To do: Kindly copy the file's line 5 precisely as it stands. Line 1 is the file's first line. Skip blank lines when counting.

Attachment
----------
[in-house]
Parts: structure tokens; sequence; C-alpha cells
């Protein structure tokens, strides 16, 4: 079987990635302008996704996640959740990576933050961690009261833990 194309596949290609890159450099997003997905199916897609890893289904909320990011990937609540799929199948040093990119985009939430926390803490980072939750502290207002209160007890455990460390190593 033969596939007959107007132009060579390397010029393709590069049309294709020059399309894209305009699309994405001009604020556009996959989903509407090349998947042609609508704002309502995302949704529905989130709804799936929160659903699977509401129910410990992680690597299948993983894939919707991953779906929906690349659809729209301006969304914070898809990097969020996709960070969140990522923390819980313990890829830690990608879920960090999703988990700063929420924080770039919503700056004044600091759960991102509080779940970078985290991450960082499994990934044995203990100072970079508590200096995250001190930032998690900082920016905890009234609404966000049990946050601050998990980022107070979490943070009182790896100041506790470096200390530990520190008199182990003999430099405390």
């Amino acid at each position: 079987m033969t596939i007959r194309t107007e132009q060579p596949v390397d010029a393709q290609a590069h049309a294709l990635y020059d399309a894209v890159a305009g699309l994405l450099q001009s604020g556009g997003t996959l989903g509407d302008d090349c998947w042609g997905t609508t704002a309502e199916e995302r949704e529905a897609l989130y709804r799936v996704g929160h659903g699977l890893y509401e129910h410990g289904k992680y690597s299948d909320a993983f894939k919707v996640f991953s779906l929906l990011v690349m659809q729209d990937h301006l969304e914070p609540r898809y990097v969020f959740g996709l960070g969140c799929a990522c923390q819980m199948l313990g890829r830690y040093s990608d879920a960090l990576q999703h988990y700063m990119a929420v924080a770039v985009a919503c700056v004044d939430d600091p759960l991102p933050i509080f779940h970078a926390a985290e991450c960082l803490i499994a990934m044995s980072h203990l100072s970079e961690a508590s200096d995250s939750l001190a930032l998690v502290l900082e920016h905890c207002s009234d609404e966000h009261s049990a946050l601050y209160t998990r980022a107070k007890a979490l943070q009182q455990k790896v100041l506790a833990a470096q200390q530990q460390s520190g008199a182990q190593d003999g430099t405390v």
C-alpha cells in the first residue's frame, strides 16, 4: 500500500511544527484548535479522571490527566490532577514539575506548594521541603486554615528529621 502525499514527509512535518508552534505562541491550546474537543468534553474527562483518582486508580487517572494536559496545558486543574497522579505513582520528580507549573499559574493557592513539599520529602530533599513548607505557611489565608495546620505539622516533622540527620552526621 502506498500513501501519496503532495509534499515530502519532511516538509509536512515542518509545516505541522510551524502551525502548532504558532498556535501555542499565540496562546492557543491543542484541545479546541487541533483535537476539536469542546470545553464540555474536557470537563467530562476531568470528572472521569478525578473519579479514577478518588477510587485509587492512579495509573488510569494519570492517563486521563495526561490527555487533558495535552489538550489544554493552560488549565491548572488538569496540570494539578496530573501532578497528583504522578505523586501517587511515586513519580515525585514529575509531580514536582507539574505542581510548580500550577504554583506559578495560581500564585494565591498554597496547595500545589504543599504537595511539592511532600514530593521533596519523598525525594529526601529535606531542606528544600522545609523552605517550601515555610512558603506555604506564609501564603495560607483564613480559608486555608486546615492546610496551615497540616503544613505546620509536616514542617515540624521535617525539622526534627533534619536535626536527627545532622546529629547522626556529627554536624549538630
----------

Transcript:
C-alpha cells in the first residue's frame, strides 16, 4: 500500500511544527484548535479522571490527566490532577514539575506548594521541603486554615528529621 502525499514527509512535518508552534505562541491550546474537543468534553474527562483518582486508580487517572494536559496545558486543574497522579505513582520528580507549573499559574493557592513539599520529602530533599513548607505557611489565608495546620505539622516533622540527620552526621 502506498500513501501519496503532495509534499515530502519532511516538509509536512515542518509545516505541522510551524502551525502548532504558532498556535501555542499565540496562546492557543491543542484541545479546541487541533483535537476539536469542546470545553464540555474536557470537563467530562476531568470528572472521569478525578473519579479514577478518588477510587485509587492512579495509573488510569494519570492517563486521563495526561490527555487533558495535552489538550489544554493552560488549565491548572488538569496540570494539578496530573501532578497528583504522578505523586501517587511515586513519580515525585514529575509531580514536582507539574505542581510548580500550577504554583506559578495560581500564585494565591498554597496547595500545589504543599504537595511539592511532600514530593521533596519523598525525594529526601529535606531542606528544600522545609523552605517550601515555610512558603506555604506564609501564603495560607483564613480559608486555608486546615492546610496551615497540616503544613505546620509536616514542617515540624521535617525539622526534627533534619536535626536527627545532622546529629547522626556529627554536624549538630